We talk about justice in the world, equality. Just take a look at our country and how far we have come. We are the masters of give and take. With the one hand we condemn unbearable working conditions for those who make our cheapest clothes, we generously provide environmental aid here, and social aid there to assist the Global community development, and we assign the Nobel Peace Prize to anyone we like.
With the other hand we make huge profit on disputes and lack of infrastructure in other countries. We are the ones responsible for the technical operations of Guantanao Bay, we sell weapons, and we are investing in environmentally hazardous oil sands extraction.
How can we eradicate this hypocritical existence without getting sweaty? Is there anyone at all that cares enough to actually do something about it?
In the exhibition “In the Slime of a New Bureaucracy” Adriana Alves is working with the notion of radical change, rebellion and revolution versus powerlessness, hopelessness and scarcity. The exhibition title springs from the Kafka quote: “[The flood of] the Revolution evaporats, and leaves behind only the slime of a new bureaucracy.” On the basis of this statement she questions whether it is possible to believe in a radical change or to hope for a revolutionary upheaval?
The exhibition introduce a revolutionary landscape of barricades and resistance. But unlike this year’s Berlin Biennale it fills no function beyond the landscape itself. On the contrary the exhibition points to the inadequacy of a revolution.
The video work “We are nothing… (let us be everything)” is orchestrating a stir up for a riot. We follow several individuals towards a confrontation. The rebels are equal, there is no leader, and they are not really a group – maybe then they are free?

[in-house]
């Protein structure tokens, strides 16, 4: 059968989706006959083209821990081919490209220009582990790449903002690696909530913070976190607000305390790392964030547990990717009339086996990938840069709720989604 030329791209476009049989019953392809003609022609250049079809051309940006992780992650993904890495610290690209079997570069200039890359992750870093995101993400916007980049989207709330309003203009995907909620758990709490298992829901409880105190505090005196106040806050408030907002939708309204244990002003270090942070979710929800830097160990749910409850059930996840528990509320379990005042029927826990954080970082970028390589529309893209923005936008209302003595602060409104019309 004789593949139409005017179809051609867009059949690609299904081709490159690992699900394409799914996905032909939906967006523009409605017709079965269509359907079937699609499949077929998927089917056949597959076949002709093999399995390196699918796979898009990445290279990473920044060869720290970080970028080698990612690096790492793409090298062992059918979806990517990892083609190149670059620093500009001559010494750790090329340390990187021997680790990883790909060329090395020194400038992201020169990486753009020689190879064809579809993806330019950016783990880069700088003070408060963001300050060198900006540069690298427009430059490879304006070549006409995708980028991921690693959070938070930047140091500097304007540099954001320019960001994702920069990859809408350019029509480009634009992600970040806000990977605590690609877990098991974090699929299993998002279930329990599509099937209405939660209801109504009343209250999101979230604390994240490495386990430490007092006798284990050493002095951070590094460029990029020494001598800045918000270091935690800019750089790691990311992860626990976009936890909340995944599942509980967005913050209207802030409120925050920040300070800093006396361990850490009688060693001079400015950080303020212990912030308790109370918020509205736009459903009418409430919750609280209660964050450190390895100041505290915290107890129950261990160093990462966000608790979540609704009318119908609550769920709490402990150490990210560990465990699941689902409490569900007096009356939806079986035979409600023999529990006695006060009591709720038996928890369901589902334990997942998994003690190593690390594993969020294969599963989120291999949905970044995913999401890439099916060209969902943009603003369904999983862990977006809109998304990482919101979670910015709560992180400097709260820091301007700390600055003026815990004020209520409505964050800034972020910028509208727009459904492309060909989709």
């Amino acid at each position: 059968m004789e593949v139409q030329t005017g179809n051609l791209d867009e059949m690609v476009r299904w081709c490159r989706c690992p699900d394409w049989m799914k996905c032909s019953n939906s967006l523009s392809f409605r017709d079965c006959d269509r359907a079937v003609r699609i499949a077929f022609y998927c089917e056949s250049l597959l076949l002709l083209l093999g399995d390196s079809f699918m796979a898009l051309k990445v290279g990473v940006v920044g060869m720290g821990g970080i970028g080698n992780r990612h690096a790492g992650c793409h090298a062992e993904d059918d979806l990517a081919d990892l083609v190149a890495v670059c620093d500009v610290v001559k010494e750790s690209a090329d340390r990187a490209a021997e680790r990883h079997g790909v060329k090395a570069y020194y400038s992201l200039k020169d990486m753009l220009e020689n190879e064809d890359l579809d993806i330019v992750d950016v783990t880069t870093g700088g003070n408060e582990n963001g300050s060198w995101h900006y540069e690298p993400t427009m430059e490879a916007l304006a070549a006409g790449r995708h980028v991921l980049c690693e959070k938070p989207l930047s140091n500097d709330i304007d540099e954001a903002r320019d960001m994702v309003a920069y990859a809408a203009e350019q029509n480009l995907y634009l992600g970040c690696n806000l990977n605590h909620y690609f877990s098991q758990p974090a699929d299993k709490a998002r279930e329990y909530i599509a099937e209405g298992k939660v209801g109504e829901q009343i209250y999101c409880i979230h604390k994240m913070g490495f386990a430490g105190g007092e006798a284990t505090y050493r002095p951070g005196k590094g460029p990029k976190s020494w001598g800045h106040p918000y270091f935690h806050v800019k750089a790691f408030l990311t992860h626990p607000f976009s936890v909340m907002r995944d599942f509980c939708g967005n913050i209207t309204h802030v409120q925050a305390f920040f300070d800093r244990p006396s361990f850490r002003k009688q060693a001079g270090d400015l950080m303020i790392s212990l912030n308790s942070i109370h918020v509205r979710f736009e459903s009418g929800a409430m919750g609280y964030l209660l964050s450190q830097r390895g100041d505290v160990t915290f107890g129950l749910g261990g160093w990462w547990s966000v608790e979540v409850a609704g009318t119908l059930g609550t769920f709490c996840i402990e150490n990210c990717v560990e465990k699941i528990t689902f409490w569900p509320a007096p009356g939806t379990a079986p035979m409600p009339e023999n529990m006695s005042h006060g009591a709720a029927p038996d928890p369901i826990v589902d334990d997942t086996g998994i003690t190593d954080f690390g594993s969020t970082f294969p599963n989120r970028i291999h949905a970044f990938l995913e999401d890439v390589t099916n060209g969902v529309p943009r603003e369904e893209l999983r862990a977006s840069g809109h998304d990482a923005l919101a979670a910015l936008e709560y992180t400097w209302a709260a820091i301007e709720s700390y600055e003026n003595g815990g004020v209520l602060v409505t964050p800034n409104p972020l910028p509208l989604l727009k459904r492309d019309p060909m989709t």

“In the Slime of a New Bureaucracy” is recreating something that never happened through a corrupted but yet recognizable freedom aesthetic. The mood of the exhibition insists on emphasizing the vain aspect of the idea of revolution, critical thinking and visual arts. Nevertheless, and perhaps in spite of, the repetitive processing of the theme also suggests that there is hope within the hopelessness that the impossibility of emancipation might become possible at a later date.
For this Exibition Adriana has been working at BEK studios.
The exhibition is supported by the Norwegian Arts Council, Bergen City, Hole Glass and AKÅ Palle håndtering.
KNIPSU is an artist-run exhibition space in Bergen, with a focus on exchange, production and network both locally and internationally. It operates within the framework of DIY and KNIPSU likes to navigate through the outer sphere, to Nordic peripheries and interdisciplinary fusions. The gallery space in Bergen is also open to external acts as a result of a desire to be a common meeting place for artistic initiatives in every sense. KNIPSU was established in 2010 by Hilde Jørgensen and Maya Økland with generous support from the Nordic Culture Point, the Municipality of Bergen and the Norwegian Arts Council.